City Increases Wage Offer to Police Union

Negotiators representing the City of San Antonio and the San Antonio Police Officers Association held collective bargaining talks Friday, the first such face-to-face meeting since Nov. 3. The City, which is seeking significant concession to reduce runaway health care costs, offered an improved wage package and a contract that would run for four years, one year longer than its previous offer.

The City’s proposal includes a proposal to elevate salaries by 9.5% over the four-year life of the contract. Police officers would receive a lump sum bonus equal to 2% upon signing of a new collective bargaining agreement. Wages would then increase by 2% in fiscal year 2016, which begins Oct. 1, 2015, another 2.5% in fiscal year 2017, and 3% in fiscal year 2018.

The city’s health care plan would require all union members to pay monthly premiums. Union members currently do not pay any premiums and contribute very little to other health care costs. The issue has been the major sticking point between the two sides since talks first started last April. The City would spend $11,300 per uniformed employee under its proposed plan, less than the $20,000 per employee it would face without any changes, yet far above the $7,700 it currently spends on its civilian employees. In addition to the better wage offer, the City moved from its prior position that annual health care costs not exceed $10,000 per union member.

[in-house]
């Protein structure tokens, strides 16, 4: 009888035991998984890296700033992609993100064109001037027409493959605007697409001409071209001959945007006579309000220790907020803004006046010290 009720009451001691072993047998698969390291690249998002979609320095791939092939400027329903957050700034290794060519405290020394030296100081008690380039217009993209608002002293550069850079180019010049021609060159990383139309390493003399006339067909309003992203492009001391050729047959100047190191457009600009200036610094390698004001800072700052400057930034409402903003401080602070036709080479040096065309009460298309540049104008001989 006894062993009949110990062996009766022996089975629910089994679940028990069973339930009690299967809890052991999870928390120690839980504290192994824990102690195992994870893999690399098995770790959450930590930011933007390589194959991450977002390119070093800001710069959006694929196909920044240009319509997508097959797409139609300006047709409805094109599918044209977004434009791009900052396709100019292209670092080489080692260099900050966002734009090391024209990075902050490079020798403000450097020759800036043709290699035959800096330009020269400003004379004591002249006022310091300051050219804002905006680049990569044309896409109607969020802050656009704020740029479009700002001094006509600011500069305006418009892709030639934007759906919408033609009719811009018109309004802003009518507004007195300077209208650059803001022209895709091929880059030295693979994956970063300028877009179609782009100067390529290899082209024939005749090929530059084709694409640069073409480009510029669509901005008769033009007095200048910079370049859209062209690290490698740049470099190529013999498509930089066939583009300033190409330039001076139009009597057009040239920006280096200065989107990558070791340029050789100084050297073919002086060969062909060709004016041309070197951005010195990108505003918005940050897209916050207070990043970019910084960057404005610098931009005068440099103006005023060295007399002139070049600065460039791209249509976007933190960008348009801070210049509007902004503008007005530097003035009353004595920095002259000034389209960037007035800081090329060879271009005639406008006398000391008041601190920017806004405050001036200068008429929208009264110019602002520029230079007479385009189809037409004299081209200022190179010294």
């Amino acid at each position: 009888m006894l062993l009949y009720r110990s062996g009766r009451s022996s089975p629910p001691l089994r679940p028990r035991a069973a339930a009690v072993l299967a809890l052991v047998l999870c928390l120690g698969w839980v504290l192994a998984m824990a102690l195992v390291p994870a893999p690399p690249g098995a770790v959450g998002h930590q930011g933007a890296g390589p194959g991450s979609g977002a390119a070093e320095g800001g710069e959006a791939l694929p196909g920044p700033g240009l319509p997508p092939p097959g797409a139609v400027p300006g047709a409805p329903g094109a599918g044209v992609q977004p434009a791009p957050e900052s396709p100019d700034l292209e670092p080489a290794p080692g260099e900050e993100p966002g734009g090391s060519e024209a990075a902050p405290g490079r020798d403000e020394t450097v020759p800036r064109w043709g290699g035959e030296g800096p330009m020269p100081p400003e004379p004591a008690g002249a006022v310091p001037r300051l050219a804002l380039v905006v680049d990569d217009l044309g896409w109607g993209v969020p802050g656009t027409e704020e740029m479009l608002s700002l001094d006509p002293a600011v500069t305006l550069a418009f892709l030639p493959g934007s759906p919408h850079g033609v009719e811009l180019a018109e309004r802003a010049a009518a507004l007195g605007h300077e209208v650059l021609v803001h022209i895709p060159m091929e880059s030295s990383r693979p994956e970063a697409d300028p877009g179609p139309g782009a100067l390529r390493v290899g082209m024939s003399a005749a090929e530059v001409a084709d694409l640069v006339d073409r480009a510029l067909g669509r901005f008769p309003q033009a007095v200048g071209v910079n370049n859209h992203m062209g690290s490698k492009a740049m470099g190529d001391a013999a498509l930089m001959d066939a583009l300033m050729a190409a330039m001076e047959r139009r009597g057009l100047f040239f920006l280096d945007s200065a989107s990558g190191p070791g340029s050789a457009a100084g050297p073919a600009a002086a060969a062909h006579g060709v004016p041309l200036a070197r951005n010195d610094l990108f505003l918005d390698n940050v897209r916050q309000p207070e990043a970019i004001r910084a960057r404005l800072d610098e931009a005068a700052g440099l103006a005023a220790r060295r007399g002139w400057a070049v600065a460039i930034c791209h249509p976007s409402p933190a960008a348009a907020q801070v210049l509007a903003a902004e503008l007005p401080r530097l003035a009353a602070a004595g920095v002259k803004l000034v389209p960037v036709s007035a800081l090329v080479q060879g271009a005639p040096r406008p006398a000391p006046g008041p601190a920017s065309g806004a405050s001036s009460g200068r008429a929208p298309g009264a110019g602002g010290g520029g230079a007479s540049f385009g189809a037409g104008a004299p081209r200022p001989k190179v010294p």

City officials said Friday that the enhanced wage package would add $56.9 million over the city’s current fiscal year 2015 budget, but would hold public safety spending at the 66% of the general budget threshold. That assumed the firefighters union, which has not yet come to the bargaining table, would accept whatever wage and benefits package the police union agrees to accept.

Both sides hired actuaries to help arrive at more accurate projected health care costs, each side presenting its own proposal and projections while also scrutinizing what was put forward by the other side. Houston attorney Jeff Londa, the City’s chief negotiator, said the cost to cover each employee was a number that both sides seemed to be closer in the way of agreement.